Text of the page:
Those who grew up in Aberdeenshire such as Christine Duncan from Peterhead and Doreen Gregor from Gardenstown shared memories of walking “high in snow” to school.

Inverness resident Jan Duncan posted: “The winter of 1963 is the worst I can remember. It started snowing on Boxing Day right through to the end of March.

“We had snow drifts but we still went to school, the buses ran, milk was delivered and the post too.”

‘Snow is sensationalised’ – and we’re not as bad as England says some

While some areas are affected by weather-related disruption, many Highland and Aberdeenshire residents were quick to say it does not create chaos.

John MacLeod from Wick posted: “I think you’ll find for the majority, life goes on as normal.

“I’m still driving nine miles to work, regardless of the fact that Highland Council fails to grit or plough the road I use, it being the main road between Wick and Thurso.”

Someone running along the River Dee.
Quite a few people have argued that snow does not cause a standstill in daily life. Image: Kath Flannery/DC Thomson

Teresa Hartley said the gritters were constantly out on the roads in her area and Kevin Bruce from Cruden Bay said he had never seen life come to a “standstill”.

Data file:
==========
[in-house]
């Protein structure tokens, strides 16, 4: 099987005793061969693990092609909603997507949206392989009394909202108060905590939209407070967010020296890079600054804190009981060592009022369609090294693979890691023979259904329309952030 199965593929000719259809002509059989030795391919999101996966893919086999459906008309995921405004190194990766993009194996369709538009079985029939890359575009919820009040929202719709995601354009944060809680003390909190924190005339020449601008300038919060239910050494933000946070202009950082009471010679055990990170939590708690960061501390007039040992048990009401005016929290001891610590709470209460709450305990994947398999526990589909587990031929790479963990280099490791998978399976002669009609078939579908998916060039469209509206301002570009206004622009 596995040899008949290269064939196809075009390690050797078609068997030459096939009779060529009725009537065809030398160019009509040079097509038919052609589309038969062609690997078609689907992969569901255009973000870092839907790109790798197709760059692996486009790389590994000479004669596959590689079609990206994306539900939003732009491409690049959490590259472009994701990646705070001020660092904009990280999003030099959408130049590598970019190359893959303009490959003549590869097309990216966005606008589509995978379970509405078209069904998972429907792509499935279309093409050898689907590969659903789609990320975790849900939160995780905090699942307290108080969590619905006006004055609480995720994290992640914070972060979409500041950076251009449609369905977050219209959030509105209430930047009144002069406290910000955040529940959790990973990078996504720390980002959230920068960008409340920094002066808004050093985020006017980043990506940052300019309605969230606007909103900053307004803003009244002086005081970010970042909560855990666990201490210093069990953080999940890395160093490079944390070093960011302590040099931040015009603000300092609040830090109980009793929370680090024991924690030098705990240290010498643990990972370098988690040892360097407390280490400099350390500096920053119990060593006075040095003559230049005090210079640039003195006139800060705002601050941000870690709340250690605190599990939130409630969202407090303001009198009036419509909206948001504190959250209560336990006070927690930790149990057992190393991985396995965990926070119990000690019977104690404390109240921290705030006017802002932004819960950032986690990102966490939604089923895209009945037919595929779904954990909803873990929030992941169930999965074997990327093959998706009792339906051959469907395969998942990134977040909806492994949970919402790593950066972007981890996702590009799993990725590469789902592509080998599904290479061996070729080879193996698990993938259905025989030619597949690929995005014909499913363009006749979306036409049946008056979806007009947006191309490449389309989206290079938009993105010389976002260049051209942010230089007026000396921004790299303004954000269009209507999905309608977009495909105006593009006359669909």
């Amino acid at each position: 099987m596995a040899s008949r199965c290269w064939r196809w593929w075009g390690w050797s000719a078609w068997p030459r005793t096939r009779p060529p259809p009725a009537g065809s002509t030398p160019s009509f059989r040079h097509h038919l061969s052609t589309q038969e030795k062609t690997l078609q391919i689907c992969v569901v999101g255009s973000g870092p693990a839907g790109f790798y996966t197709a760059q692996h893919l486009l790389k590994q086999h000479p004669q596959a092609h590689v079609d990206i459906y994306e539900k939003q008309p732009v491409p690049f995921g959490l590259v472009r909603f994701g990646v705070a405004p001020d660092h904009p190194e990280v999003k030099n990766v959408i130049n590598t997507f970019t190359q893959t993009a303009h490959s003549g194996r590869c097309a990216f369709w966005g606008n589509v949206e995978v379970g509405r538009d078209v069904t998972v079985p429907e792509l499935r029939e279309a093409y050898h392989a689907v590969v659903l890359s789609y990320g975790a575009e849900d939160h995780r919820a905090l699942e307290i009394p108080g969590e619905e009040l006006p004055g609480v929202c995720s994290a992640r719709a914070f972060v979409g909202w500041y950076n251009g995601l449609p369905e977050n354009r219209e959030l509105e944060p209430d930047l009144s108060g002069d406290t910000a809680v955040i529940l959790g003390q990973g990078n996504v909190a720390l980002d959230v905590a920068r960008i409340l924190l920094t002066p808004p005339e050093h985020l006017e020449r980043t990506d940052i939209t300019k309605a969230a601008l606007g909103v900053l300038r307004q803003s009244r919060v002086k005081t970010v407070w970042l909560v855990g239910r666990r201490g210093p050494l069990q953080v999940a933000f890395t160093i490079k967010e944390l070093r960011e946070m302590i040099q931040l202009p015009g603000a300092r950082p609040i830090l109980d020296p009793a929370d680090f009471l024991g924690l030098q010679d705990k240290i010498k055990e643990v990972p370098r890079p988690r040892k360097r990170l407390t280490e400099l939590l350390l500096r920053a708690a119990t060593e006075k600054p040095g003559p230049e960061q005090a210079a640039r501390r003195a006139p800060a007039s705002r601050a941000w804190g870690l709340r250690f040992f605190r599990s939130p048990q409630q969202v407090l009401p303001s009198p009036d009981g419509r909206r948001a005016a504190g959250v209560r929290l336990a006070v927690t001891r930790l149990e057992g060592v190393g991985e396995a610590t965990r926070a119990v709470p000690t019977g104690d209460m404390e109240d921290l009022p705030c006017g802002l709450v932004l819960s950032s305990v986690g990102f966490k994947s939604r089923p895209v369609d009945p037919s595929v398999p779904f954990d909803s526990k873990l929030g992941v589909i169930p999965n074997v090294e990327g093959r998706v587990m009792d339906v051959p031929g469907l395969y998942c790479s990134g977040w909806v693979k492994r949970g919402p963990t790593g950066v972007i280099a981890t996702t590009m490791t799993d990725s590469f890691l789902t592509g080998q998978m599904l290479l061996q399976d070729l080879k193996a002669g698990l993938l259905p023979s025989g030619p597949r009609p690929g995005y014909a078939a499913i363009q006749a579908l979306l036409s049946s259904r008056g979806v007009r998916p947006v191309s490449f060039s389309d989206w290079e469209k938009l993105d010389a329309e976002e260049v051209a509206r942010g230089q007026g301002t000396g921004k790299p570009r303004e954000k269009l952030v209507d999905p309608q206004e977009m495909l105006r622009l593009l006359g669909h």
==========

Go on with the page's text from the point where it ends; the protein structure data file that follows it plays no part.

For that, some cheekily mentioned you would have to go south of the border.

Sally Marshall posted: “Gritters and local farmers are doing a fantastic job clearing the roads in challenging circumstances.

“I lived in the south-east of England. If you want to see everything come to a standstill try going there when there is a centimetre of snow.”

Gritters in Dufftown
Gritters across the Highlands, Moray and Aberdeenshire have been praised for their hard work. Image: Jason Hedges/ DC Thomson.

Norway still has its issues too

A few readers who have spent time in Norway said not everything goes smoothly there either. Especially after power cuts and school closures have hit southern Norway.

Milltimber resident Miguel de la Serena who lived in Norway for six years said “they don’t get it right all the time either”.

Another reader, Sarah Miller, who lived in Stavanger said winter tyres and private contractors make a big difference.

She added online: “But as much as schools etc are seldom directly affected, I have had my fair share of transport chaos when the snow first hits.

“So, don’t be entirely fooled – you do feel the effects of snow on traffic and key transport infrastructure.”